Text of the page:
Decarbonisation Technology August 2022 issue

Carbon utilisation technologies KBC performed a techno-economic evaluation of the nine CU technologies listed in Table 1 . Table 1 also includes the feeds, other than CO₂, and the operating temperature of the CU paths. For most of the feed and product pricing, KBC relied on third-party market intelligence from Argus Media. The Fischer-Tropsch (FT) and Oxo synthesis configurations considered in the referenced articles consume CO rather than CO₂. Therefore, a reverse water gas shift (RWGS) step is included upstream to convert the CO 2 into CO. The RWGS step includes CO₂ capture to recycle the unconverted CO₂. The methanation process considered uses CO₂, not syngas (CO). However, due to low CO₂ conversion per reactor pass, a CO₂ capture/ recycle step is required, too. Four of the nine CU technologies were simulated partially or entirely using KBC’s Petro-SIM software. Figure 2 shows the Petro- SIM simulation model of the Oxo process. The technologies were simulated when a process flow diagram was missing, or the assumed process heat integration was incomplete or unrealistic. Operating cost Many CU technologies require significant amounts of hydrogen. In the upcoming Part 2 article, we will demonstrate that the hydrogen used for this study should have a very low carbon intensity. The cost of the green hydrogen used and the revenue generated from utilising CO₂ will significantly impact CU technology economics. Two price scenarios were considered (see Table 2 ). The 2030 scenario employs a high price of green hydrogen and a low price of CO₂ . The 2050 scenario adopts a much lower price of green hydrogen and a much higher price of carbon emissions. The price sets correspond with possible carbon and hydrogen pricing in 2030 and 2050. These are semi-arbitrary and based on price scenario trends, not on an in-depth analysis of current and upcoming legislation, carbon markets, and green hydrogen project pipeline. The primary purpose is to demonstrate the sensitivity of the CU economics with carbon and hydrogen pricing. The 2030 and 2050 price estimates have been established with a more rigorous market analysis

2030 Scenario 2050 Scenario

Green hydrogen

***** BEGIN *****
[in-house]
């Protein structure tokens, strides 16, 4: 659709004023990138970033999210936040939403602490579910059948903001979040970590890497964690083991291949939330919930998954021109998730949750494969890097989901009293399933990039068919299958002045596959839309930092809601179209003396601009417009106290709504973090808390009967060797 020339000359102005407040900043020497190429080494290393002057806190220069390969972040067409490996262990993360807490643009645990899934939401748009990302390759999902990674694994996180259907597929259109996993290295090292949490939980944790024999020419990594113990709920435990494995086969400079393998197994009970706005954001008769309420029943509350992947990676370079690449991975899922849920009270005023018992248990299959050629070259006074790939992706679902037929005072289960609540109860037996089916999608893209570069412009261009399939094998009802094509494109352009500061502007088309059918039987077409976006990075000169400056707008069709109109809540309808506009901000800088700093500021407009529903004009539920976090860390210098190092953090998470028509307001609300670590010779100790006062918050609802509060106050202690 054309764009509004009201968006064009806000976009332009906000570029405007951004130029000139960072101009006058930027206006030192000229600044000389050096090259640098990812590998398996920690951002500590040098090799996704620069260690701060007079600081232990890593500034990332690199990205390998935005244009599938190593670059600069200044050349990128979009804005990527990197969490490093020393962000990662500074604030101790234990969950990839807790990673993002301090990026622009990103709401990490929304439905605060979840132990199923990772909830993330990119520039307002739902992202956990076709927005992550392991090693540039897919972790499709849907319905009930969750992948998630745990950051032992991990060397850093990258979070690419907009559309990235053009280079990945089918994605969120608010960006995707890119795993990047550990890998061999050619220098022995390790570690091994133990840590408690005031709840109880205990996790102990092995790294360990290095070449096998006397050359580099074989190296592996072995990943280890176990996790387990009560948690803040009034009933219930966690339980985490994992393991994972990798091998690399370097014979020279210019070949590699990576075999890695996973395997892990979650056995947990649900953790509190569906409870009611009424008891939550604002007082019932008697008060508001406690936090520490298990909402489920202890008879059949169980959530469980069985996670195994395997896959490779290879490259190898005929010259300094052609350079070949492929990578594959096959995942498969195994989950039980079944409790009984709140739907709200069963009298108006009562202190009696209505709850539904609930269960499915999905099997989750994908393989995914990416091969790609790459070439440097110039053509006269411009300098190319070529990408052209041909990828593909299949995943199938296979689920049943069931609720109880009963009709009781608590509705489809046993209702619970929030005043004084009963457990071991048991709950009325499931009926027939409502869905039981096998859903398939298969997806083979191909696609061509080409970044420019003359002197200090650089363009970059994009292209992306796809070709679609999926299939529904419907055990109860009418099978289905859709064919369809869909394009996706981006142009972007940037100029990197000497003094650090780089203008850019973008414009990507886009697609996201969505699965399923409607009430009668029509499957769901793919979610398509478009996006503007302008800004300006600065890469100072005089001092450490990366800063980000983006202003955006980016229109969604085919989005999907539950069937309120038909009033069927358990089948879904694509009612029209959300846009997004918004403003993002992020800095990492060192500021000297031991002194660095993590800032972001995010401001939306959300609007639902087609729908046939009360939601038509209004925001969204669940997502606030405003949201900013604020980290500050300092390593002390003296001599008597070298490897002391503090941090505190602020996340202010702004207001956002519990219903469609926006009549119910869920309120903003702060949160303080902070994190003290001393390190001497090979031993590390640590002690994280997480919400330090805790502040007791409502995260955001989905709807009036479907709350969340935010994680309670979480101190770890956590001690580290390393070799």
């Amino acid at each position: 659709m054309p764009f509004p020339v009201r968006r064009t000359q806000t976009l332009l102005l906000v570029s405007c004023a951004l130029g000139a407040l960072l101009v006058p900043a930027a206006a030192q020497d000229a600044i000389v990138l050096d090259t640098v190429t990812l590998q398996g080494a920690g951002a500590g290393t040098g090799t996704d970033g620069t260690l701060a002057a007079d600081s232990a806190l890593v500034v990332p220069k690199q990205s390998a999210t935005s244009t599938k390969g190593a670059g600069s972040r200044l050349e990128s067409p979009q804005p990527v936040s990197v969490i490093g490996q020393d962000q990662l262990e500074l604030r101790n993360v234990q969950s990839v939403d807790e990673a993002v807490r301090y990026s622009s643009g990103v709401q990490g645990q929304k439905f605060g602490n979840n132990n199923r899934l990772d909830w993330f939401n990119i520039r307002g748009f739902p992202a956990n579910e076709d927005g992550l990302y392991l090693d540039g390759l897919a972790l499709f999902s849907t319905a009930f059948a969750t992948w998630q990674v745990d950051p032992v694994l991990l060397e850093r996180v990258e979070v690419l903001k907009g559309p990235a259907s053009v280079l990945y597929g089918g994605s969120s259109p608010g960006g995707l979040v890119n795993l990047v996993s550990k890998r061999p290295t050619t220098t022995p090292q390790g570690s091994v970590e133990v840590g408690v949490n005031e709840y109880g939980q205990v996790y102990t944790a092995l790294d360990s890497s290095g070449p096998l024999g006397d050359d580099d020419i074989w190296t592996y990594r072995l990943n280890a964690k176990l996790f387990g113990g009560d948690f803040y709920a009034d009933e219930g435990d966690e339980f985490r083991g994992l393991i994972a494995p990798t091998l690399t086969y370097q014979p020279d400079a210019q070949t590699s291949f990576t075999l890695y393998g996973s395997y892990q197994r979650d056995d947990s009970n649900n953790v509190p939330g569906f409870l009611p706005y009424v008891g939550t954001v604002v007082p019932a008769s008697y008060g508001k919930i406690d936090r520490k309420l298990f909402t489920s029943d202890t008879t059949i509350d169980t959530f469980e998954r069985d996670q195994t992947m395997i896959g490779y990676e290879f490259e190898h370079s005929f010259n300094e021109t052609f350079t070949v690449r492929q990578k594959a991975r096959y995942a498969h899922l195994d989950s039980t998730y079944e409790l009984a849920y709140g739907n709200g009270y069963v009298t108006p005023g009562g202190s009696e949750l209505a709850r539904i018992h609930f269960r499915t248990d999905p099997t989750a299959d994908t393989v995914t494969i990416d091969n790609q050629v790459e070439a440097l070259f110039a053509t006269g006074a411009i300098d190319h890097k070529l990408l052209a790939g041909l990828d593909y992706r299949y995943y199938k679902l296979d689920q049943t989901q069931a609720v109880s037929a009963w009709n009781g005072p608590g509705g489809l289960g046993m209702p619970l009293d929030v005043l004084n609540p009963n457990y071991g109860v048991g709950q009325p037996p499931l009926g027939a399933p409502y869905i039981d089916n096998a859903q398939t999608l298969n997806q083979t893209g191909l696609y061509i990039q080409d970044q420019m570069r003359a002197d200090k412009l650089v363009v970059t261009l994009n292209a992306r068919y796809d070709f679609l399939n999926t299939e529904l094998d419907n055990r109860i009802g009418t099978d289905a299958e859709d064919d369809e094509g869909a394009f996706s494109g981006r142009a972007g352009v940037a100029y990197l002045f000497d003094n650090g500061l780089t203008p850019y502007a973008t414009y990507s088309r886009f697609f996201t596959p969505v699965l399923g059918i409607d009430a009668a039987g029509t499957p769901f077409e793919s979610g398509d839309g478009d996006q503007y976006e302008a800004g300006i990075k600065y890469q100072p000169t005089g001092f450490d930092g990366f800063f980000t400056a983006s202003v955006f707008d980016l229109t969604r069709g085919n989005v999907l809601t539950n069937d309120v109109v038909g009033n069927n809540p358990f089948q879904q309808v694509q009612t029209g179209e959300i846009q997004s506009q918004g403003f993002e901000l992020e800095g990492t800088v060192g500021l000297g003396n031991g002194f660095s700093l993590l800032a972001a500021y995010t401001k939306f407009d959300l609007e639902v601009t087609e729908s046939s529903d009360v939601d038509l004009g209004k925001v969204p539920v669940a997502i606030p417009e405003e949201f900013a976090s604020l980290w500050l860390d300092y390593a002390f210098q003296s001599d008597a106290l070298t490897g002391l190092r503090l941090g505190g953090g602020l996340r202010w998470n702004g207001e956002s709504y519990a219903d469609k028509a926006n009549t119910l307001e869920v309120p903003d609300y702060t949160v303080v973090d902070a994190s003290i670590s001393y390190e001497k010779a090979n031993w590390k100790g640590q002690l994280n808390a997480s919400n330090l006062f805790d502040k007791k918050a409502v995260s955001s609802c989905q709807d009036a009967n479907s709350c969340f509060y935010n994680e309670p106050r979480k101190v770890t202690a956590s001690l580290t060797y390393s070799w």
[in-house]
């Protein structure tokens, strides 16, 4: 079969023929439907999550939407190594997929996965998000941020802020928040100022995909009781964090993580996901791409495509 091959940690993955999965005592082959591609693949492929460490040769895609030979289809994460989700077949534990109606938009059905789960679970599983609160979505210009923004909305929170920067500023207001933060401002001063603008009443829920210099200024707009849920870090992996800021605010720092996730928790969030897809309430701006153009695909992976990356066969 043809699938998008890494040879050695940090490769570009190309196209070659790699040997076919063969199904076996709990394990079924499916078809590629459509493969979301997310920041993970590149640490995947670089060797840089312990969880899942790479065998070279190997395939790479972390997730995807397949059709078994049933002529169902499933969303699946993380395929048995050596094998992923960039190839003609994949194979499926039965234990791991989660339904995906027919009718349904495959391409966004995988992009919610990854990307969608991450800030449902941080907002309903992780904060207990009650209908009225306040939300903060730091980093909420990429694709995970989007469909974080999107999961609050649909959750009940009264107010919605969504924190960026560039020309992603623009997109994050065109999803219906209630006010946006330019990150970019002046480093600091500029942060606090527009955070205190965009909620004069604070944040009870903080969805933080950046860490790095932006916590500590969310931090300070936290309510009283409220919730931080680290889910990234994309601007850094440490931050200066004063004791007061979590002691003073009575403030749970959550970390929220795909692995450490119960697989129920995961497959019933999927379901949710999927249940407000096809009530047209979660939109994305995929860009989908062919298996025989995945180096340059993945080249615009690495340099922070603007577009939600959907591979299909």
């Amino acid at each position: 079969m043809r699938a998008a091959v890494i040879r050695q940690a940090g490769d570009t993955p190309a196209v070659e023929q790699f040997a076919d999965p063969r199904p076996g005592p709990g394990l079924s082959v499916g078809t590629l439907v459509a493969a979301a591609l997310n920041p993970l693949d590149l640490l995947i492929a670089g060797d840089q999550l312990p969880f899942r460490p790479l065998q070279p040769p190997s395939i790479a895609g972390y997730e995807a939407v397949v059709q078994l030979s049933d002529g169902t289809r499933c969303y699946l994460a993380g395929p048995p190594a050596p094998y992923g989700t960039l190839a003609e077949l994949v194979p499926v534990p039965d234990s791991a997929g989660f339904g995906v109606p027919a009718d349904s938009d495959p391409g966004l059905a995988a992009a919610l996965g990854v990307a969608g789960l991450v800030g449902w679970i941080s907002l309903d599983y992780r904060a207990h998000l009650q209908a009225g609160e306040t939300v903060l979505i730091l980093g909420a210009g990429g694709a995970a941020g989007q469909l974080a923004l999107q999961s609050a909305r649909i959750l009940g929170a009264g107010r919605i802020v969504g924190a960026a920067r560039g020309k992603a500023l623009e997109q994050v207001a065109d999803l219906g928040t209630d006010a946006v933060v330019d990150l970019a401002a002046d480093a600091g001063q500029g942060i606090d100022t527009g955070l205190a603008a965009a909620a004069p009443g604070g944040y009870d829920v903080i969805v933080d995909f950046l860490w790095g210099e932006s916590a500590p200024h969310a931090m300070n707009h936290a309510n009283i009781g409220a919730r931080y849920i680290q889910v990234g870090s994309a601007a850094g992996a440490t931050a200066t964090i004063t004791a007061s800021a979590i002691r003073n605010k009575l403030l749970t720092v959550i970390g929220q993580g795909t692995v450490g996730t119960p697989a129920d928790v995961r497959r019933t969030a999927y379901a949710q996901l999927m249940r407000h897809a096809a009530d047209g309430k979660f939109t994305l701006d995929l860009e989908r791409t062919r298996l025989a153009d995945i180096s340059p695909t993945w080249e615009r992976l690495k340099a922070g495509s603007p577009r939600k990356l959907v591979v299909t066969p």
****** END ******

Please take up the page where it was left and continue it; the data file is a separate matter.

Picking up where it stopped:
USD 4000 /t

USD 1500 /t USD 200 /t

CO 2 utilisation revenue

USD 50 /t

by Argus Media for the other feeds (propylene, PO) and the CU products. Yokogawa and KBC established price estimates for the carbonation feeds and PPC products. The estimates are based on price data before third-quarter 2021 inflation rates hit, when natural gas prices wavered around USD 40/MWh rather than surpassing USD 100/MWh. Figures 3 and 4 show the operating cost/ revenue breakdown for the different CU technologies under the two H₂/CO₂ pricing scenarios. Hydrogen, other utilities (electricity, fuel, steam), and fixed operating cost are shown on the debit side of the graph, below the zero axis. Revenue streams generated by the product/ feed differential and CO₂ utilisation are shown as positive bars in the chart. The resulting operating cost/revenue balance (EBITDA) is plotted in Figures 5 and 6 . The charts demonstrate that hydrogen is the key driver of operational costs for many of these technologies. These technologies will only become economically profitable if green hydrogen costs drop significantly, although product pricing can play a decisive role, too. The following sections discuss the operating cost Table 2 Green hydrogen and CO₂ price scenarios based on pre-inflation 2021 prices

H/CO price: 4000/50 $/t








Oxo (butanal)



Feed/product value addition Electricity/fuel/steam

H cost

CO revenue

Fixed Opex

Figure 3 Operating cost/revenue breakdown - 2030 scenario


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